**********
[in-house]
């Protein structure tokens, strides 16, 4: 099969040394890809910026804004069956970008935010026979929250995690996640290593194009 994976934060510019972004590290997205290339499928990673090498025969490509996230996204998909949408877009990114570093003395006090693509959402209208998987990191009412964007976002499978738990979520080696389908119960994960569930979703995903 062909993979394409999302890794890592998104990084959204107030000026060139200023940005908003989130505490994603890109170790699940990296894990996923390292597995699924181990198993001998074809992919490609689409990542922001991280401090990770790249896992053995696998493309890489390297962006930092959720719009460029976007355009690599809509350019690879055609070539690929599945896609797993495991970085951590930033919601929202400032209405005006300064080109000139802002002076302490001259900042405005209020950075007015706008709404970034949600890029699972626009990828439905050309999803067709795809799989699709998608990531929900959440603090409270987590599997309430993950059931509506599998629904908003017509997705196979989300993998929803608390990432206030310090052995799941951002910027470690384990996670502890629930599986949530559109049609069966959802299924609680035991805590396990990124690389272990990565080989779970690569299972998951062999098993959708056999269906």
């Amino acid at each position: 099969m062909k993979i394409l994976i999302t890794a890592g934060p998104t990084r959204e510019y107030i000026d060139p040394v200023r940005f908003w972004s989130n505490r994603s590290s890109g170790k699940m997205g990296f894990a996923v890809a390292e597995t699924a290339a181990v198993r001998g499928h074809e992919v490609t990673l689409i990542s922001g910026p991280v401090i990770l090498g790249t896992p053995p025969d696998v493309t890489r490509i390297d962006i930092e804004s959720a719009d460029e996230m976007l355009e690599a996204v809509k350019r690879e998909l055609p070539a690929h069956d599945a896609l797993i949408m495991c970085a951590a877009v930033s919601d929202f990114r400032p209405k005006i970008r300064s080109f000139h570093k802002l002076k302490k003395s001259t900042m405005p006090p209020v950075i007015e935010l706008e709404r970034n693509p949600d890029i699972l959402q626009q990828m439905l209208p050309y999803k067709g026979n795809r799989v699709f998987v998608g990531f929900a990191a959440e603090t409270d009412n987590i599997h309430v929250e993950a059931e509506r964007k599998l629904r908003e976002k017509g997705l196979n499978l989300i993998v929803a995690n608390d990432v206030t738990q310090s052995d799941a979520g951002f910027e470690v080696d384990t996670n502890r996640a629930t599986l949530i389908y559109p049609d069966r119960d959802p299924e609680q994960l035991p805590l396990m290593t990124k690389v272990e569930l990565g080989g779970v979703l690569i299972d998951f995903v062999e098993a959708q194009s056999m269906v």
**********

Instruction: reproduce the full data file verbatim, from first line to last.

[in-house]
């Protein structure tokens, strides 16, 4: 099969040394890809910026804004069956970008935010026979929250995690996640290593194009 994976934060510019972004590290997205290339499928990673090498025969490509996230996204998909949408877009990114570093003395006090693509959402209208998987990191009412964007976002499978738990979520080696389908119960994960569930979703995903 062909993979394409999302890794890592998104990084959204107030000026060139200023940005908003989130505490994603890109170790699940990296894990996923390292597995699924181990198993001998074809992919490609689409990542922001991280401090990770790249896992053995696998493309890489390297962006930092959720719009460029976007355009690599809509350019690879055609070539690929599945896609797993495991970085951590930033919601929202400032209405005006300064080109000139802002002076302490001259900042405005209020950075007015706008709404970034949600890029699972626009990828439905050309999803067709795809799989699709998608990531929900959440603090409270987590599997309430993950059931509506599998629904908003017509997705196979989300993998929803608390990432206030310090052995799941951002910027470690384990996670502890629930599986949530559109049609069966959802299924609680035991805590396990990124690389272990990565080989779970690569299972998951062999098993959708056999269906």
């Amino acid at each position: 099969m062909k993979i394409l994976i999302t890794a890592g934060p998104t990084r959204e510019y107030i000026d060139p040394v200023r940005f908003w972004s989130n505490r994603s590290s890109g170790k699940m997205g990296f894990a996923v890809a390292e597995t699924a290339a181990v198993r001998g499928h074809e992919v490609t990673l689409i990542s922001g910026p991280v401090i990770l090498g790249t896992p053995p025969d696998v493309t890489r490509i390297d962006i930092e804004s959720a719009d460029e996230m976007l355009e690599a996204v809509k350019r690879e998909l055609p070539a690929h069956d599945a896609l797993i949408m495991c970085a951590a877009v930033s919601d929202f990114r400032p209405k005006i970008r300064s080109f000139h570093k802002l002076k302490k003395s001259t900042m405005p006090p209020v950075i007015e935010l706008e709404r970034n693509p949600d890029i699972l959402q626009q990828m439905l209208p050309y999803k067709g026979n795809r799989v699709f998987v998608g990531f929900a990191a959440e603090t409270d009412n987590i599997h309430v929250e993950a059931e509506r964007k599998l629904r908003e976002k017509g997705l196979n499978l989300i993998v929803a995690n608390d990432v206030t738990q310090s052995d799941a979520g951002f910027e470690v080696d384990t996670n502890r996640a629930t599986l949530i389908y559109p049609d069966r119960d959802p299924e609680q994960l035991p805590l396990m290593t990124k690389v272990e569930l990565g080989g779970v979703l690569i299972d998951f995903v062999e098993a959708q194009s056999m269906v």